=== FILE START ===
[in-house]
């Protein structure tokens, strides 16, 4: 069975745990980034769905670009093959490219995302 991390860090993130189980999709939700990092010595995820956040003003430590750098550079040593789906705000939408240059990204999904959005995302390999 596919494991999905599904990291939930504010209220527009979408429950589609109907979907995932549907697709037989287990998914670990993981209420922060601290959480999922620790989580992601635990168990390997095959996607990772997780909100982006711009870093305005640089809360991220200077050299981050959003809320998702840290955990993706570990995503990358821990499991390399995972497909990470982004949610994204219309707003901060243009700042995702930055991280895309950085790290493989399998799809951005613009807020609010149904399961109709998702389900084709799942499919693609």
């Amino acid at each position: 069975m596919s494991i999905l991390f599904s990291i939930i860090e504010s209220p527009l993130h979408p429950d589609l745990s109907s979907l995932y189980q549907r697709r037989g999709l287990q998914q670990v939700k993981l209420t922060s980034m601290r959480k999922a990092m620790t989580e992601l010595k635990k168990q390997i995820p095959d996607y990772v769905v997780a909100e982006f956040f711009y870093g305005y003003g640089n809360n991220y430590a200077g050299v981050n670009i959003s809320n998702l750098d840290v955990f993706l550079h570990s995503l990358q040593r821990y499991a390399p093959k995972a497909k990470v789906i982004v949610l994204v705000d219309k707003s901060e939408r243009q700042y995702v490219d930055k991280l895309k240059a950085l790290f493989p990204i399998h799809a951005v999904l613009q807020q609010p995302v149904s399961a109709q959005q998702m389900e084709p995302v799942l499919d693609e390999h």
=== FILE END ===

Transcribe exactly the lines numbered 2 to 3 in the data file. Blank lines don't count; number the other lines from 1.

């Protein structure tokens, strides 16, 4: 069975745990980034769905670009093959490219995302 991390860090993130189980999709939700990092010595995820956040003003430590750098550079040593789906705000939408240059990204999904959005995302390999 596919494991999905599904990291939930504010209220527009979408429950589609109907979907995932549907697709037989287990998914670990993981209420922060601290959480999922620790989580992601635990168990390997095959996607990772997780909100982006711009870093305005640089809360991220200077050299981050959003809320998702840290955990993706570990995503990358821990499991390399995972497909990470982004949610994204219309707003901060243009700042995702930055991280895309950085790290493989399998799809951005613009807020609010149904399961109709998702389900084709799942499919693609």
């Amino acid at each position: 069975m596919s494991i999905l991390f599904s990291i939930i860090e504010s209220p527009l993130h979408p429950d589609l745990s109907s979907l995932y189980q549907r697709r037989g999709l287990q998914q670990v939700k993981l209420t922060s980034m601290r959480k999922a990092m620790t989580e992601l010595k635990k168990q390997i995820p095959d996607y990772v769905v997780a909100e982006f956040f711009y870093g305005y003003g640089n809360n991220y430590a200077g050299v981050n670009i959003s809320n998702l750098d840290v955990f993706l550079h570990s995503l990358q040593r821990y499991a390399p093959k995972a497909k990470v789906i982004v949610l994204v705000d219309k707003s901060e939408r243009q700042y995702v490219d930055k991280l895309k240059a950085l790290f493989p990204i399998h799809a951005v999904l613009q807020q609010p995302v149904s399961a109709q959005q998702m389900e084709p995302v799942l499919d693609e390999h």